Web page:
Gilbert & Sullivan returns to San Diego in a major production of The Pirates of Penzance by San Diego Opera. This lively work is by an English team producing popular 19th century light opera.  Recently major opera companies have elevated G&S to the rank of musical theater joining contemporary chamber operas.

The SDO production is scheduled to open the 2018 opera season on October 14 with a star cast and a stylish production from The Atlantic Opera. Greer Grimsley returns as the Pirate King with his wife Luretta Bybee in the cast. In keeping with the G&S family-orientated tradition, this show is also a family affair.

SDO aficionados might consider G&S inappropriate for the opera house. Historically these lively works from the 19th century are light opera falling between grand opera and the popular London music halls where the working class was entertained. Remember, there were no cinemas or television, so live musical theater was the key source of entertainment into the mid-20th century.

The Pirates of Penzance, the fifth of the 14 comic operas by the collaboration of W.S. Gilbert and Arthur Sullivan, premiered in 1879 and became an immediate success. Typical of the G&S style, the plot is not essential, but the “patter songs” defined the libretto as a spoof of portentous social standards and pompous personalities of the Victorian era with thinly disguised characters.

These pirates are not the blood-thirsty, swashbuckling types seeking fortunes to plunder. They are noblemen who violated the conventions of the day and are indentured in exile to a pirate ship for a specified term. Their lifestyle is more an adventure of good times, thus a comic pirate opera.

The thin plot concerns a youth Frederic who was indentured by his nurse by mistake until he was 21 years old. After falling in love with Mabel, he learns that his birthday on February 29 means he officially will not be 21 for another 63 years. Disregarding the plot, the band of pirates provides a series of jolly escapades and numerous lampoons of celebrities that the audience were quick to recognize in their day. The title of the opera is a multi-layered joke. Penzance is a docile seaside resort in Cornwall, not a brawling hangout port for rough and tough seamen.

This colorful production has a cartoonish set befitting the hilarity of the gentlemen pirates. The designer of the set and costumes, James Shuette, created productions for all of the major regional companies. The conductor is Evan Rogister and the director-choreographer is Seán Curran, both taking a turn at G&S style.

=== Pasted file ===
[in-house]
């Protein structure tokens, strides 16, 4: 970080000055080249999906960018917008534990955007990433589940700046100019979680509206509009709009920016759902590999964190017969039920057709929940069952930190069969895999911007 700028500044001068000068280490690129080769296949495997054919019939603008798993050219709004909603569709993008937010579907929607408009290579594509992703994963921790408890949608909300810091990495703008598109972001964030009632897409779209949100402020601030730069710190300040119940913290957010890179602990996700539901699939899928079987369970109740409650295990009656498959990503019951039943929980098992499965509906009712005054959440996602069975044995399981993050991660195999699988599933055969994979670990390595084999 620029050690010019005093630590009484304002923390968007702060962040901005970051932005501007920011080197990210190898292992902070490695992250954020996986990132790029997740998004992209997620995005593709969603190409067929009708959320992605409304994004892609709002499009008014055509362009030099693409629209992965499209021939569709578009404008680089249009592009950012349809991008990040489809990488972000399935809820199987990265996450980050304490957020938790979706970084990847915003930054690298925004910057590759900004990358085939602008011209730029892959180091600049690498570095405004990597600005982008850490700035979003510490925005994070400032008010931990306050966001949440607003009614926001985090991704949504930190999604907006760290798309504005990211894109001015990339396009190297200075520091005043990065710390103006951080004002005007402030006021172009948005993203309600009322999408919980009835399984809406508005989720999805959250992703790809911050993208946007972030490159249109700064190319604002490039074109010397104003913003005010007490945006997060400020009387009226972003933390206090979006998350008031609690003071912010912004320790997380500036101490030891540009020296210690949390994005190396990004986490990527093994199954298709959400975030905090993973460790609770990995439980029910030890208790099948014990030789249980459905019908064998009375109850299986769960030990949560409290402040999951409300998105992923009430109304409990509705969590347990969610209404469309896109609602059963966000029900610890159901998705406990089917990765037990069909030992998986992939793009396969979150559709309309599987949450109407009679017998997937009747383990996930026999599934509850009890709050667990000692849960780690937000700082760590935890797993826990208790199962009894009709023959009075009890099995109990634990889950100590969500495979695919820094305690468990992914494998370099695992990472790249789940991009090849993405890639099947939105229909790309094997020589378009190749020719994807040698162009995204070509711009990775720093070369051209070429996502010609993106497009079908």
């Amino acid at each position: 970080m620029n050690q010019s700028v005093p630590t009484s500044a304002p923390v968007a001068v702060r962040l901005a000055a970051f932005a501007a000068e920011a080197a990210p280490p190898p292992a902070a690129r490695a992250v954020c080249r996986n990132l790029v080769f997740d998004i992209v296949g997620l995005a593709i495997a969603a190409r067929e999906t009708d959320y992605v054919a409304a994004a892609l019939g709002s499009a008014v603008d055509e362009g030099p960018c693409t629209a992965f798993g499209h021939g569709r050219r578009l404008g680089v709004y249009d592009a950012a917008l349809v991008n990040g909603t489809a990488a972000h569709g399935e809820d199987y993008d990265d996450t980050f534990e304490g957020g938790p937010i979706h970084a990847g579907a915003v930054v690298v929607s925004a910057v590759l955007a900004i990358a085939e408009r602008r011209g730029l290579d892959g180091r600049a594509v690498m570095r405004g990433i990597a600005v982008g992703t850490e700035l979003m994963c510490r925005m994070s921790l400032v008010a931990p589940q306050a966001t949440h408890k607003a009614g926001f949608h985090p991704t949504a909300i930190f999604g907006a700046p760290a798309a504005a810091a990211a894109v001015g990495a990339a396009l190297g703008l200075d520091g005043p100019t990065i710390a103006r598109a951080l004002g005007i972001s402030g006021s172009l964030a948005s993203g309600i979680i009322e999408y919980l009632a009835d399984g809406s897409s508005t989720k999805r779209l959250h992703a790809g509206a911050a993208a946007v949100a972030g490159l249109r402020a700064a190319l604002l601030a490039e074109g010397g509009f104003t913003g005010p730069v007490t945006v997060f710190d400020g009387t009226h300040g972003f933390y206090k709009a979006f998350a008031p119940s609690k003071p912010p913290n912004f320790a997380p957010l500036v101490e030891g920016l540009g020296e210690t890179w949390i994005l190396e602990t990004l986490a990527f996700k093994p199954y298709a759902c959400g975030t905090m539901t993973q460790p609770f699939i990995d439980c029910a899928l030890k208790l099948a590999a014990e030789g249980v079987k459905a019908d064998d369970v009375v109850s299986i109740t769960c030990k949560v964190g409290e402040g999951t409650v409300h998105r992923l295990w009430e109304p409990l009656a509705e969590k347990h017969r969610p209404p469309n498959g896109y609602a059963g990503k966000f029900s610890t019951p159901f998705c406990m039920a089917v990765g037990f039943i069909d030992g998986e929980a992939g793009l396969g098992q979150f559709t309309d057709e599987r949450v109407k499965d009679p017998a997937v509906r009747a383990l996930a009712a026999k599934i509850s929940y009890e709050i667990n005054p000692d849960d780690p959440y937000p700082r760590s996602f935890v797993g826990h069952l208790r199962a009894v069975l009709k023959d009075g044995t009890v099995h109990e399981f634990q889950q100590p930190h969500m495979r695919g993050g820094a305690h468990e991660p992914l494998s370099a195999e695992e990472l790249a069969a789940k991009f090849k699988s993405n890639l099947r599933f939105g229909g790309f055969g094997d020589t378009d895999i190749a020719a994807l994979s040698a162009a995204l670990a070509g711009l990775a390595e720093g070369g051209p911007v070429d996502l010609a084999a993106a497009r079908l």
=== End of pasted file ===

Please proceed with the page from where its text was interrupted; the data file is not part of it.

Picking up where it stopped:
The G&S operas were so popular in England and tours abroad that a theatrical group called the D’Oyly Carte Opera Co. built the Savoy Theatre in 1881 in the West End of London to showcase new productions. It was a state-of-the-art facility, the first building in the world to have electric lighting. I suppose any visitor to London went to the Savoy to be entertained by G&S or the new musicals and plays.

Sullivan reworked many of his patter songs into new versions that contributed to the audience favorable response to a familiar tune. He was not the only one to “borrow” a theme. Musicologists claim Andrew Lloyd Webber worked some G&S into his hit musicals. Other composers who were inspired by the G&S music style in their early work include George Gershwin, Noel Coward and Irving Berlin.

The Pirates has not lost its luster over the years. A revival in 1981 ran for 787 performances on Broadway and is currently produced by several U.S. opera companies.

In addition to the Grimsley couple, the SDO  cast includes American tenor Mackenzie Whitney as Frederic making a SDO debut; Patrick Carfizzi an American bass-baritone returning to SDO as the Major-General Stanley who was identified as the English general Sir Garnet Wolseley; American soprano Maureen McKay returning as Mabel.

The Pirates of Penzance is sung in English. Performances are scheduled at 7 PM for Saturday, October 14, Tuesday October 17 and Friday, October 20, and at 2 PM on Sunday, October 22 . For ticket information, call (619) 533 7000 or visit http://www.sdopera.com.

Ford is a past president of San Diego Opera and supports the opera archive at San Diego State University.